For a linear 2nd Order System, I prefer my own tested benchmarks;

  • \$Ts_{2\%} = \frac{Q * T_o}{2} \$ , for resonant \$f_o=\frac{1}{T_o}\$ and ac gain \$= Q=\$ impedance ratio

  • Step Response Overshoot=200% for high Q & 70% for critically damped.
    • then you learn shock mount elastomers( e.g. Lord mounts) have a Q=5 at \$f_o\$ ( and that is good !)
  • You learn after Test Verification with Spectrum Analyzers and DSO's to develop your equations for different Impedance and Force relationships
  • e.g. for a given drop height, , and stop height, ( in most materials)
    • peak mechanical shock level \$ g= \frac{drop. height}{stop. height}\$
      • verified with accelerometers , followed by damped oscillation
      • also important is velocity vs shock in g to create a inverse power curve call Fragility Boundary for different time intervals of mechanical impulses.

Anecdotal Experience

When I started in 1975, I usually did all my calculations on Impedance Nomograph chart unless I needed 1% accuracy. This graph works well for series or shunt filters of many kinds. Then you learn the useful range of L and C values for useful impedance ranges. e.g. Supply ripple filters to data/signal filters. But for serious RF filters they will be >5th order bandstop-bandpass with complex specs using common characteristics like Bessel, Cauer, Gaussian etc.

enter image description here

With reactance / impedance ratios I get Q and from Resonant frequency I get bandwidth which gives me 1st order response time.

Or from RC value I get corner frequency.

Or for Tuned filter with L and F, I can choose Q and C in either resonant or anti resonant (180 or 0 deg )

You can find this and similar charts by web searching " RLC NOMOGRAPH"

This answer was Not intended to teach you how to use it's dozens of applications, rather assumes you have a solid understanding of Q, ESR, ESL, Zo stripline and all variations of applications of RLC and just want to get a quick "Sliderule speed vs calculator answer".

We used Slide Rules for square rootsand multiplying in 1975 and had an exam question to statistically define its accuracy on each scale; log, x, division, etc.

  • In retrospect, it depends on your passions, luck, opportunities and skills. what you remember usually, is that you once knew how to prove Gauss's Law. or Runga Cutta methods or Eigenvalue equations or non-linear integrals. These are all Tools that many may never use again, until you have a problem that needs it , then you may find an easier way, but you understand that someone has already done this before and you learn from them how to solve in new ways.

  • University is not just about problem solving tools and equations that you may never use, but knowing how to understand what you see and hear by fundamentals like the behaviour of insulators by its Fourier Spectrum of non-linear behaviour or how Ohm's Law applies to Life in so many absurd yet introspective ways.

  • Univ is all about learning how to teach yourself new technology and find solutions that may seem impossible, yet from the past, you know a solution may exist and you must discover how to make it work by collaboration.

FWIW some 40yrs later , I married the Mother-in- law of the son (who is also a U of T EE prof) of my Prof at Winnipeg U of M in Controls Systems 401 , who taught me how to analyze Bode Plots , overshoot, cumulative Integrated error squared analysis and Root Locus. Now when I see professional truck drivers I compare this computation in my head if I am bored driving on the highway and compare with slack consumer car drivers and imagine how robotic automated driving cars algorithms work today with PID loops and compensation for risk avoidance analysis and overshoot from excessive gain due software algorithms on high speed video and other such mind-numbing topics...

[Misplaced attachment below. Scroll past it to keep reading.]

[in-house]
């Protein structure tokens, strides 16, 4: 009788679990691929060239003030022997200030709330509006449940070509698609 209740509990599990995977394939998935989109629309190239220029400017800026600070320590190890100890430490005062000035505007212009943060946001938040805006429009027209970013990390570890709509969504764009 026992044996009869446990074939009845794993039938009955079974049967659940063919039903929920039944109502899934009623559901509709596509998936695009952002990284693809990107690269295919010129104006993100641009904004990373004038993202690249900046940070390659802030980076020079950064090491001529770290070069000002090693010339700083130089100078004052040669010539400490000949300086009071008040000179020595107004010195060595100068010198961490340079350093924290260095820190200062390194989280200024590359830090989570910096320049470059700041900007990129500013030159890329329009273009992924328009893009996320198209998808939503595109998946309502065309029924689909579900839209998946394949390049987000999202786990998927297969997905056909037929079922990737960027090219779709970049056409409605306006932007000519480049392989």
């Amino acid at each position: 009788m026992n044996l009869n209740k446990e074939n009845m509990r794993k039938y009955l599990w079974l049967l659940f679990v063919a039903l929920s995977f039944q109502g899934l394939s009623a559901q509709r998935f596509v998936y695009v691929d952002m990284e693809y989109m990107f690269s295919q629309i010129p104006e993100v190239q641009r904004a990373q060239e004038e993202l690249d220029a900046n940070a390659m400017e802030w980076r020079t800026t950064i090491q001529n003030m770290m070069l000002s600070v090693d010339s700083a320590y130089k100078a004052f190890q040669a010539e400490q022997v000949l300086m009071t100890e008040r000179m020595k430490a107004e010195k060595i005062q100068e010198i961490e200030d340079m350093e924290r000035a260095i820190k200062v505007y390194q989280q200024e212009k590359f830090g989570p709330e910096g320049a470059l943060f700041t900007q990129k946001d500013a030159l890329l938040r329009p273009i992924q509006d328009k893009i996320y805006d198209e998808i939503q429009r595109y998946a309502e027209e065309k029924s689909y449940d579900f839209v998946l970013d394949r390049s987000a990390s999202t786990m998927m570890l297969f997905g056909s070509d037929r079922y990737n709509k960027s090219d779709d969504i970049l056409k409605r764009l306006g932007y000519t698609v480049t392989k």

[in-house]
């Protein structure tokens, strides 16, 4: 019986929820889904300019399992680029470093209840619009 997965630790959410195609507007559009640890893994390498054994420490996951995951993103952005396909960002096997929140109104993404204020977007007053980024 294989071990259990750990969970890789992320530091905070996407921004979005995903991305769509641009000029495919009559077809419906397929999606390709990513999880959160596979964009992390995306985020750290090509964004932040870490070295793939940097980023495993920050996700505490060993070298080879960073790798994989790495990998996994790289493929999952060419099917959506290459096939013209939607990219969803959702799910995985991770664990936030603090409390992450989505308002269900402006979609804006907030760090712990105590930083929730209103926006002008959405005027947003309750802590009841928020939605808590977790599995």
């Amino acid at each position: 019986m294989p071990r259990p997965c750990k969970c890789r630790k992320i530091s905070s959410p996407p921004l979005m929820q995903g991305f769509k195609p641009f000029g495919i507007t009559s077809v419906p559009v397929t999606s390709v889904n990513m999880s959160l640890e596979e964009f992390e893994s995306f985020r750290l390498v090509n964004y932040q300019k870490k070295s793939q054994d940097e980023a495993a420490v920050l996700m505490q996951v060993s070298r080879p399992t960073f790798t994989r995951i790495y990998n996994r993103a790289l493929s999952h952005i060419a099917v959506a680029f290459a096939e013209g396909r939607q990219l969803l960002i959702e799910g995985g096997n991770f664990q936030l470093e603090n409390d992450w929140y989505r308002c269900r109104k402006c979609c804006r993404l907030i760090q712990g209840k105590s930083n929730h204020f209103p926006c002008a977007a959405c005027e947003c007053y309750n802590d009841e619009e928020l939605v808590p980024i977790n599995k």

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    \$\begingroup\$ That chart says "copyright 6/9/03." Unless you had a working time machine in 1975, you couldn't have used that chart! ;) \$\endgroup\$
    – jonk
    Oct 29, 2016 at 7:21
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    \$\begingroup\$ @jonk This is my chart. There are many like it, but this one is mine. My chart is my best friend. It is my life. I must master it as I must master my life. \$\endgroup\$
    – nitro2k01
    Oct 29, 2016 at 19:57
  • \$\begingroup\$ @nitro2k01 Okay. I was just teasing Tony, though. ;) \$\endgroup\$
    – jonk
    Oct 29, 2016 at 20:20
  • \$\begingroup\$ jonk this is just a web version that someone created with more decades , mine was on paper . I approve this message ©®™ ( you shud know betta) \$\endgroup\$ Oct 29, 2016 at 20:24
  • \$\begingroup\$ Watching truckers on the highway, and passenger cars towing smallish trailers, I tend to wonder about trailer sway. It's a closed loop system, with vehicle and trailer mass/inertia and tyre elasticity in play (defining the resonant frequency) - the one thing I keep wondering about: why does the resonant Q or regulation gain get higher at higher speeds? Possibly because, at a higher speed, one quarter-period of the sway translates into more wheel revolutions, resulting in more energy being available for the reactive sideways action? ;-) Food for thought \$\endgroup\$
    – frr
    Nov 1, 2016 at 20:31

Engineers design things because there is a customer that wants or needs something. The time parameters you are asking about and others effect how satisfied the customer will. I would say engineers calculate these parameters from the transfer function because they know how they be perceived by the customer.

One example I can give is video amplifiers in the days of CRTs. These usually have feedback so the parameters you mentioned will all be present. Now picture a scene where there is a sharp transition from black to white. If there is a large overshoot an long settling time the customer will see a series of dark and light lines. This is typically objectionable to the viewer. But some overshoot is actually desirable to the customer because it makes the edges look sharper. The engineering is looking for a prescribed overshoot to please the customer.

So the parameters you are asking about come from the transfer function. The transfer function comes form the components the engineer selects and how she puts them together. An engineer designing an amp like this would come with a circuit configuration based on past experience or other examples for similar products. Typically in design process very simple models and quick hand analysis can be done to get to something that has promise. Then a more detailed analysis will be done using more detailed models. The transfer function of the detailed model will give the parameters you are asking about. If they meet the need of the customer, then you are done.